From what i know, F1 cars' tyres reach maximum force at around 2.5-3 degrees of slip which is very low but having it that way reduces the energy lost in the tyres but will need ultra sensitive drivers to understand what the car is doing, in any other series you will see tyres that reach peak loads at double these values for the novice drivers to get a feel for them.

Now to answer your question for the differences between each supplier, is very open and i will thus tell you what i can only guess.

The company chooses the shape, profile and compounds for their tyres to adjust their durability and deflection (slips) and thus reactions to forces. Now if you remember during the Michelen starting from 2003 onwards had a more "square" tyre than Bridgestones and this was a negative as they created more aerodynamic drag because of their shape but however their tyres were designed in such a way that their slip angle operation range, camber sensitivity (due to a wider contact patch from the squarer shape) and reaction forces and tyre contact patch deflections (which translate to sidewall deflections) were much better than that of the more round/aerodynamic Bridgestones. I don't really recall the compounds they used to make the rubbers and the durability differences so i won't comment on that.

Now for the current Pirrelli tyres they load reactions are not really strictly determined but i would say that with tough loading they can't reach 5G forces but much less than that to 4.5G under braking and a maximum of 4G cornering. That is what i could understand from the driver's onboard.
But the area in which they fiddled more was the tyre materials and stiffness, they have used more artificial compounds to make the tyres other than just plain rubber and thus they have more control on tyre durability and stiffness:
in F1 cars more travel is in the tyre than in the suspension! (in case of bumps or roll and steer) and thus having tyres with very different stiffnesses will lead to having to adjust the car's balance so that the driver has the balance he needs to drive the car the way he likes (oversteery or understeery) and that is why now you can have a car that is fast on one compound and slow on the other as the whole car stiffness is changed from changing tyres.

Durability is what they had more in mind though, with these artificial compounds they could manage how the tyre wears and degrades and thus they could look to set a target of pitstops per race and make a compound that will slowly go away till a certain point where it is virtually useless after that (as you could hear Vettel's engineer telling him on the radio today, although it was all bogus in the end). Also these tyres are very temperature and pressure sensitive and Pressure is temperature IS also pressure sensitive and thus getting these tyres to their operating temps and pressures has been crucial this year, get them too hot and they have lower grip and wear, get them too low and the same happens and if you try to correct that you will overshoot and get them too hot!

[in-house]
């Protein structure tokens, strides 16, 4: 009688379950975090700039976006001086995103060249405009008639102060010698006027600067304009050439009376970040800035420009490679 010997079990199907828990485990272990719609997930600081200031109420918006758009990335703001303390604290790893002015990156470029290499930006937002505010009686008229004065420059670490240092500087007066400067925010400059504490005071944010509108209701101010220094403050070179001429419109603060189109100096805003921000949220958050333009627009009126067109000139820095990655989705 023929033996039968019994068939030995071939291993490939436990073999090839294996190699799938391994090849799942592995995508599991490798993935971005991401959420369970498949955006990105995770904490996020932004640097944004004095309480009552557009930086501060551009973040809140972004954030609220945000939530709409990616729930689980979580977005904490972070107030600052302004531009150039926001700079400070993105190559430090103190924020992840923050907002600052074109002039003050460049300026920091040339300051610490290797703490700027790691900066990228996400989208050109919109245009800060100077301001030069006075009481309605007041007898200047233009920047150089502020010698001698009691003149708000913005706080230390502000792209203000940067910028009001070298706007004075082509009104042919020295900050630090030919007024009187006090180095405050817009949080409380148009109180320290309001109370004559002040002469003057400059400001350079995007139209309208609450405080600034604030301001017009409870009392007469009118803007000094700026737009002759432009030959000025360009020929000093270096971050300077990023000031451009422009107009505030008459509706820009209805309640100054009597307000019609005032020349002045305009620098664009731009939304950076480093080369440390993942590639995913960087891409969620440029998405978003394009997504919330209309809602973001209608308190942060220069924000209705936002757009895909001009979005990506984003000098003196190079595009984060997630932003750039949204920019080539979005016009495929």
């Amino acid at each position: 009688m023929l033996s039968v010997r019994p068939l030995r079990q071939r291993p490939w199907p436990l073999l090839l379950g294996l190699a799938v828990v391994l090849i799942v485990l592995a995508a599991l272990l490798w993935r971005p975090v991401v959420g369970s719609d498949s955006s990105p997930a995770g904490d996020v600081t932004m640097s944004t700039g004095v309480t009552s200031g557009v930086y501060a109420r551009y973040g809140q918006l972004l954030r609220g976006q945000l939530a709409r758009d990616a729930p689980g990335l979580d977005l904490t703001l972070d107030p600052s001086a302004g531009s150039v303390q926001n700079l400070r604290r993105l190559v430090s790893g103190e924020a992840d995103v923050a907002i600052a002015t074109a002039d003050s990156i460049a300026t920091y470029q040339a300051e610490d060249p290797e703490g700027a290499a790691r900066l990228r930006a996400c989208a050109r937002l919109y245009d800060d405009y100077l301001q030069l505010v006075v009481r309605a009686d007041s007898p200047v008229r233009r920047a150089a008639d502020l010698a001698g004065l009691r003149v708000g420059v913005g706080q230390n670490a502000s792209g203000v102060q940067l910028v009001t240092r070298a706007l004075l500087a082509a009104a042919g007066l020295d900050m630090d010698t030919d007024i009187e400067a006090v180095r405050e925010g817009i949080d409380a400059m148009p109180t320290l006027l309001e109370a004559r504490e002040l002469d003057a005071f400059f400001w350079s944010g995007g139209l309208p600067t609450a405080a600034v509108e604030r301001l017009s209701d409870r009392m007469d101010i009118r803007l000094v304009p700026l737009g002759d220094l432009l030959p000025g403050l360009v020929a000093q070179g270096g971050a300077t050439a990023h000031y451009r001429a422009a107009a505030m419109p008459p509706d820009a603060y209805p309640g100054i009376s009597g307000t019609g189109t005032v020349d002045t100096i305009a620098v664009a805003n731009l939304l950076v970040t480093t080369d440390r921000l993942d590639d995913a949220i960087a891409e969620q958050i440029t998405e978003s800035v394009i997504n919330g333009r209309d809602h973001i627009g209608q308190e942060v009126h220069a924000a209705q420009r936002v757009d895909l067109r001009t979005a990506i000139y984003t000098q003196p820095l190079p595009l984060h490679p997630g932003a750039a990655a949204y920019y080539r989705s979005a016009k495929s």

Well that is as simple as i can put it, i hope this answers your question.

Very tough being an engineer in F1 isn't it! :lol:


Thanks very much for the answer, it's exactly what I needed :-P


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 Post subject: Re: Tyres
PostPosted: Mon Oct 29, 2012 3:56 pm 
http://www.youtube.com/watch?v=J6DMnQcqYTM

http://www.youtube.com/watch?v=J2-ToHXNwrM&feature=related

http://www.youtube.com/watch?v=rh8-5zyxUE4

http://www.youtube.com/watch?v=qG3sdF8IXyA


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 Post subject: Re: Tyres
PostPosted: Tue Oct 30, 2012 11:20 pm 
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Joined: Thu Jul 21, 2011 12:17 am
Posts: 114
Blinky McSquinty wrote:

Thanks, I've not seen some of this stuff before :thumbup:


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 Post subject: Re: Tyres
PostPosted: Mon May 27, 2013 7:31 am 
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Joined: Thu Mar 22, 2012 12:00 am
Posts: 508
I'm wondering if anyone can comment on this year's steel belt with relation to the delaminations we've been seeing. Is it a direct cause? If I understand correctly, the tyre will deflate normally instead of delaminate without this steel belt.

Also, how does this steel belt affect degradation vs. their polyester/kevlar belts from last year?


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 Post subject: Re: Tyres
PostPosted: Mon May 27, 2013 7:15 pm 
One of the major issues with the 2012 tire was blistering and graining. This problem is localized heating, and the steel belt was designed in to help spread the heat evenly across the tread.

For some reason the tire rubber does not adhere to the steel belt as well as the previous kevlar belt, and we saw some treads separating from the steel belt.

I believe that the steel belt did a good job spreading the heat across the entire surface of the tire, contributing to longevity. With no steel belt, there can be localized heating, resulting in blisters.